Almost 20 vertebrate genomes have been fully sequenced up to date. Gene annotation of the human, mouse and several other genomes reaches high confidence levels (Pruitt et al.
), and functional classification databases provide valuable information to understand the biological processes associated with different groups of genes in these genomes. Gene Ontology (GO) (Ashburner et al.
), KEGG (Kanehisa et al.
), OMIM (Boyadjiev and Jabs, 2000
; Hamosh et al.
) and OBO Cell Ontology (Smith et al.
), are just some of the most widely used functional annotation databases, which have enabled intriguing discoveries during the last decade (Hvidsten et al.
; King et al.
The classical approach to functional inference identifies annotation terms that are significantly over- or underrepresented within a given class of genes; over- or underrepresentations are identified by comparing the count of occurrences for each annotation term to the expected value, which usually arises from considering the number of genes assigned to each category in the complete genome. Several tools have been developed to perform the classification analysis that are mainly based on the hypergeometric test [among them BiNGO (Maere et al.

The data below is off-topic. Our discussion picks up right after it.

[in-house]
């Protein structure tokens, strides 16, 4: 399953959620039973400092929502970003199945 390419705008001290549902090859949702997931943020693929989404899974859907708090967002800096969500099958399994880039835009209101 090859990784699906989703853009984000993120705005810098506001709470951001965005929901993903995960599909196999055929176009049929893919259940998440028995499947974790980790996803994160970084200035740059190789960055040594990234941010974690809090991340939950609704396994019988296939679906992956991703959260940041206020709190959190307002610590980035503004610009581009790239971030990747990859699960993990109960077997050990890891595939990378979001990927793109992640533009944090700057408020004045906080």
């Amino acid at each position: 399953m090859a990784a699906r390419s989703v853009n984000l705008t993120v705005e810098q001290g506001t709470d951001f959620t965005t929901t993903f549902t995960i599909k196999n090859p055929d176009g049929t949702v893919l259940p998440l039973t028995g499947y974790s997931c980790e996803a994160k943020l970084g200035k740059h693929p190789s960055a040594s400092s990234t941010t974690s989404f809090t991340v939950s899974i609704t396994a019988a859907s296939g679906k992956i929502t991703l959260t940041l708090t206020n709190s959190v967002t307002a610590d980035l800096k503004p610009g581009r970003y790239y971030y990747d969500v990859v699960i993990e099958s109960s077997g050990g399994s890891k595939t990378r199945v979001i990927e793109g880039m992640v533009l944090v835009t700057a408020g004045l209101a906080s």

), GO::TermFinder (Boyle EI, 2004
) and GOToolBox (Martin, 2004
)] or Fisher's exact test, which relies on properties of the hypergeometric distribution [like GOstat (Beissbarth and Speed, 2004
) and FatiGO (Al-Shahrour et al.
However, the vast majority of the genome consists of non-protein-coding (non-coding) sequences. Functional non-coding sequences may be associated with protein-coding sequences by either directly or indirectly regulating the expression of protein-coding genes, or playing structural roles in chromosome architecture or encoding RNA genes. In any case, annotation databases for non-coding elements are still in their infancy. In particular, there are at least two databases that store and openly share functional annotation of candidate gene regulatory elements in vertebrates, tested in vivo